Michigan justices get back on the road again

The Michigan Supreme Court recently heard oral arguments before more than 400 students as part of its 27th Court Community Connections visit.

The outreach program, which has previously been held at locations ranging from Detroit to Grand Rapids to Sault Ste. Marie, is aimed at engaging high school students in learning about the judicial branch, especially the appellate system.

“Our goal is to leave you better informed about the rule of law and its role in our constitutional republic,” said Chief Justice Elizabeth T. Clement in opening remarks at the event held at the Cheboygan Opera House. “My hope is that as a citizen of your community, you’ll remember this experience. Our form of government can only survive if its citizens stay informed and involved.”

Students represented more than a dozen Michigan schools — Bishop Baraga Catholic School, Cheboygan High School, Cornerstone Christian School, Gaylord High School, Inland Lakes Secondary School, Inverness Academy, LaSalle High School, Mackinaw City High School, Northern Michigan Christian Academy, Onaway High School, Presque Isle Academy, Rogers City High School, Traverse City West Senior High School, Vanderbilt Area Schools and Wolverine Community Schools.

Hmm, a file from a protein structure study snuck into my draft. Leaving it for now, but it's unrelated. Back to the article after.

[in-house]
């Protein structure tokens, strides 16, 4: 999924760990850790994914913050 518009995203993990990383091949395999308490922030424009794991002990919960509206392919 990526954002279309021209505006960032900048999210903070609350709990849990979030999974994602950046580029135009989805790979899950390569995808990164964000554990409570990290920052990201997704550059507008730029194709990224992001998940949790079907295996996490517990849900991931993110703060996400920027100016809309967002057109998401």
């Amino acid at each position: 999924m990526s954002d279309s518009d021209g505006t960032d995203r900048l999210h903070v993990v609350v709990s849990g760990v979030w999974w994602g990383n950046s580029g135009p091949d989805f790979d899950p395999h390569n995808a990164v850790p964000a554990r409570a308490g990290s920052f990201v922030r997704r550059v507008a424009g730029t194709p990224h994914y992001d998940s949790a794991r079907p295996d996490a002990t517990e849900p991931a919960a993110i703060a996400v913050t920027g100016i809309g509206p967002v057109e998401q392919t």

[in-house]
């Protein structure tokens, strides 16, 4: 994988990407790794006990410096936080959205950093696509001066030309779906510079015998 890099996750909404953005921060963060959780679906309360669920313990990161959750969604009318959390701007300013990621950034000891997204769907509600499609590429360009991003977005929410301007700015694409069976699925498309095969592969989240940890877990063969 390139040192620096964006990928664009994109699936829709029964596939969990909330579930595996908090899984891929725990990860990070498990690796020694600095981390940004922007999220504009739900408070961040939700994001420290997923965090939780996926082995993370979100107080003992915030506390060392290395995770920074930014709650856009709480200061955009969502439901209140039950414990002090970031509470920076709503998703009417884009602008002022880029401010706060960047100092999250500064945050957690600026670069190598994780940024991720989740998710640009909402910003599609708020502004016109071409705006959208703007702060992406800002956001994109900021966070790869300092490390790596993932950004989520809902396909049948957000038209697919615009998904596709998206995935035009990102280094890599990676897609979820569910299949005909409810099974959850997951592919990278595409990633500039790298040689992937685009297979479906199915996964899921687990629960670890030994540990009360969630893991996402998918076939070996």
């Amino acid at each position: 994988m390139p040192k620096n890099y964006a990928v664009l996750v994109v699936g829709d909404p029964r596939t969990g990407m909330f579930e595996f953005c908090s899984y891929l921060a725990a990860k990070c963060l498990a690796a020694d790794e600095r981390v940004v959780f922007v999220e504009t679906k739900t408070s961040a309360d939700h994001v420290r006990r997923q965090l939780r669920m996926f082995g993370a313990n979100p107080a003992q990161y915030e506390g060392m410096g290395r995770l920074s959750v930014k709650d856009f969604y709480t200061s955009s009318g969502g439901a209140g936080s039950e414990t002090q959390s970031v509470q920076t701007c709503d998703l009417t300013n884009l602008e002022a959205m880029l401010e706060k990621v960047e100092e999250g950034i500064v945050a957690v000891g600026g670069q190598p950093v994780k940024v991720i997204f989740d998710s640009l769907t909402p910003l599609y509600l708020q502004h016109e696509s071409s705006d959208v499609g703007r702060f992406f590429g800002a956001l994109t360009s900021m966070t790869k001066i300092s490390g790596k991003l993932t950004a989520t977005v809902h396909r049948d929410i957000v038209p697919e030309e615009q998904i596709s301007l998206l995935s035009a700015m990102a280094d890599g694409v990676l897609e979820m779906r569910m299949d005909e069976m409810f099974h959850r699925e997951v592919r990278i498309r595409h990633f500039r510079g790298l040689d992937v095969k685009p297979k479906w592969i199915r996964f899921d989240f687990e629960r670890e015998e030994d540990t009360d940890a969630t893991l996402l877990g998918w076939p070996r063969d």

In welcoming the justices, Cheboygan County Circuit Court Chief Judge Aaron Gauthier noted that the Michigan Supreme Court was a key motivator in the building of the Mackinac Bridge.

“At the northmost tip of our county sits the mighty Mackinac Bridge, connecting the two peninsulas of our Great Lakes State,” he said. “What some of you might not know is that one of the men instrumental in the creation of that bridge was a U.P. lawyer named Prentiss Brown, who once missed an argument before the Michigan Supreme Court, his efforts to reach Lansing stymied by the Straits of Mackinac’s winter ice.

“He later recalled, “That bitter hike made a lasting impression on me for the need of a bridge across the straits.’ We’re all glad that his vision became reality, but I’m also pretty sure that he would’ve been pleased to have seen the Supreme Court venture out of Lansing to hold court in different locations around the state, including northern Michigan.”
Building on Clement’s leadership on Michigan’s Juvenile Justice Reform Task Force, this year’s organizing efforts paid particular attention to including students from alternative schools.

With the help of former Cheboygan County Probate and Family Court Judge Robert J. Butts, the program was a celebration of a new avenue of stewardship to students in nontraditional education, focused on the social, emotional, behavioral and academic needs of all students.

The court started the Court Community Connections program in 2007 as a public education program aimed principally at high school students.

To prepare for oral argument, students meet with local attorneys who discuss the case that the justices will hear — People of MI v Candace Guyton. After the argument, students participate in a debriefing session with the attorneys who argued the case.